In considering whether Chrysler's initiation of the recall rendered the appeal moot, the circuit court noted that the recall was not in full compliance with the district court's order. Id. The circuit court found that a ruling in Chrysler's favor would allow Chrysler to avoid those obligations imposed by the district court's order that had not been addressed by the recall. Id. Therefore, the circuit court concluded that it was able to provide Chrysler with a "partial remedy," and held that this "partial remedy" was sufficient to prevent the case from being moot. Id. at 1353-54.

    Similar to the Chrysler case, the Recall here does not render the case moot, because the Court has the ability to grant Plaintiff and class members a "partial remedy." Not all Windstars within the proposed class are covered by the Recall. As discussed above, the Recall only applies to those vehicles in HCA. The Amended Complaint, however, proposes a nationwide class, thereby encompassing vehicles in all fifty states and territories of the United States. Additionally, Plaintiff challenges the adequacy of the Recall, arguing that *682 the proposed solution would not remedy the defect in its entirety, and would not result in an award of money damages. A court-ordered recall may require Defendant to provide a more expansive remedy than the one proposed in the Recall. Moreover, since a court proceeding may result in a remedy such as money damages, Plaintiff's claims are not moot.

    2. Notification and the Warranty Claims (Counts III and IV)

    Defendant argues that Plaintiff's breach of warranty claims are barred because he failed to notify them of the breach as required by Pennsylvania law. Plaintiff asserts that he "notified" Defendant of the breach by filing this lawsuit. In support of this argument, Plaintiff cites Bednarski v. Hideout Homes & Realty, Inc., 709 F. Supp. 90 (M.D.Pa.1988), for the proposition that filing of a lawsuit constitutes constructive notice.

    Contrary to Plaintiff's position, Defendant argues that Plaintiff, in making this argument, confuses the terms "notice" and "notify" "which the [Uniform Commercial Code (the "UCC")] explicitly distinguishes." (Doc. No. 17 at 8-9 (citing Am. Fed'n of State County & Mun. Emps. v. Ortho-McNeil-Janssen Pharm., Inc., No. 08-5904, 2010 WL 891150, at *6 (E.D.Pa. Mar. 11, 2010)).) Defendant asserts that although filing of the Amended Complaint constitutes "notice" under the UCC, it is insufficient "notification," which the UCC requires prior to filing a complaint for breach of warranty.

    The Court agrees with Defendant that the filing of the Complaint is insufficient "notification" under the UCC. However, for the reasons that follow, the Court finds that the Amended Complaint alleges that Defendant was "notified" of the breach prior to the filing of the lawsuit.

    Section 2607(c)(1) of the U.C.C.[5] provides that a buyer must "within a reasonable time after he discovers or should have discovered any breach notify the seller of breach or be barred from any remedy." "Under U.C.C. § 1202(a), a person has notice of a fact when the person has actual knowledge of it, has received notification of it, or, from all of the facts and circumstances known to that person at the time in question, has reason to know it exists." Am. Fed'n of State County & Mun. Emps., 2010 WL 891150, at *6. In contrast, pursuant to § 1202(d) to notify means "`give a notice or notification to another person by taking such steps as may be reasonably required to inform the other person in ordinary course, whether or not the other person actually comes to know of it.'" Id.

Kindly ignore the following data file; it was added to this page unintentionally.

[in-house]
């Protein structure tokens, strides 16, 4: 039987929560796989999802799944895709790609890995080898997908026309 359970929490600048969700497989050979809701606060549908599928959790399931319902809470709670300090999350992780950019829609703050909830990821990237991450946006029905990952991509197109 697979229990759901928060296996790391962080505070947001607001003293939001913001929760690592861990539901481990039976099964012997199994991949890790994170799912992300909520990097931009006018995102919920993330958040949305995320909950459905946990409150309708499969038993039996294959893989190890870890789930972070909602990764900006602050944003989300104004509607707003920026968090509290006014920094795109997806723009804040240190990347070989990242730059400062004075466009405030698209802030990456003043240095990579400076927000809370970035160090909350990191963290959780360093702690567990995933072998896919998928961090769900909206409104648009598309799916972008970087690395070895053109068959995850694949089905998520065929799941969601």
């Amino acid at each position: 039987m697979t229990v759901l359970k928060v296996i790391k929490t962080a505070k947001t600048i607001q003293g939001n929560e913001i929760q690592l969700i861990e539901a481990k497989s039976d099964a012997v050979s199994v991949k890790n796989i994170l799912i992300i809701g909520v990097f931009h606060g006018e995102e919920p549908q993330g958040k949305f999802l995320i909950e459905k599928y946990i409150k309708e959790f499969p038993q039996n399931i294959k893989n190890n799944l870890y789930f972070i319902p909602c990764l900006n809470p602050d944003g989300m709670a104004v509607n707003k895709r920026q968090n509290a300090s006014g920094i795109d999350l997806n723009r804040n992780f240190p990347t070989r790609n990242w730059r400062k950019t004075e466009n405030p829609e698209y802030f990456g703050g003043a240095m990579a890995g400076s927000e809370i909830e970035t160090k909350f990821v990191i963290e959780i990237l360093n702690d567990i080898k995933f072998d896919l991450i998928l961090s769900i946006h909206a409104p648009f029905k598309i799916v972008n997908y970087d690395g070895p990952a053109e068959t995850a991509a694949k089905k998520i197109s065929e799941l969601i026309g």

In American Federation of State County & Municipal Employees, plaintiff filed a class action alleging that fentanyl patches, marketed and distributed by defendant, were defective. In that case, plaintiff argued that defendant had notice of the breach under § 2607(c)(1) when plaintiff filed the lawsuit. Plaintiff argued that "Defendants were already well aware of the breach and had the opportunity to make good." Id. at *6. The court concluded that this "constructive notice" did not satisfy the "notification" requirement of § 2607(c)(1). The court explained:

    [T]he purpose of notification under § 2607(c) is to allow the seller an opportunity to resolve the dispute regarding an alleged breach before the buyer initiates a lawsuit. Therefore, even assuming that Defendants were aware that the fentanyl patches were defective, Defendants may not have been aware of Plaintiffs' intent to file a class action lawsuit, and were denied the opportunity to negotiate or settle this claim without *683 judicial involvement. To "notify" under the UCC requires the affirmative act of notification, and Section 2607(c)(1) explicitly requires the buyer to "notify the seller of breach or be barred from any remedy." Plaintiffs' "constructive notice" argument does not address whether Plaintiffs ever actually and affirmatively notified Defendants of the breach, as required by § 2607(c)(1), prior to initiating this litigation.
    Additionally, the Third Circuit recently analyzed § 2607(c) of the UCC in Vanalt Electrical Construction, Inc. v. Selco Manufacturing Corporation [233 Fed. Appx. 105 (3d Cir.2007) ], and concluded that a "review of Pennsylvania precedent and other authorities interpreting the UCC indicates that the Pennsylvania Supreme Court would agree that a buyer must prove compliance with Section 2607 before recovering for a breach of contract or warranty involving nonconforming goods...." Here, the Court must also treat the § 2607(c) reasonable notification requirement as a condition precedent to recovery, with Plaintiffs bearing the burden to prove that reasonable notification was given. As reasonable notification is a material element necessary to sustain recovery of a UCC breach of warranty claim, Plaintiffs were required to affirmatively allege that they reasonably notified Defendants. Inasmuch as § 2607(c) bars a buyer's recovery absent the buyer providing reasonable notification of the breach, it follows that a buyer must also plead, at a minimum, in its Complaint, that it provided reasonable notification in order to state a viable claim for recovery.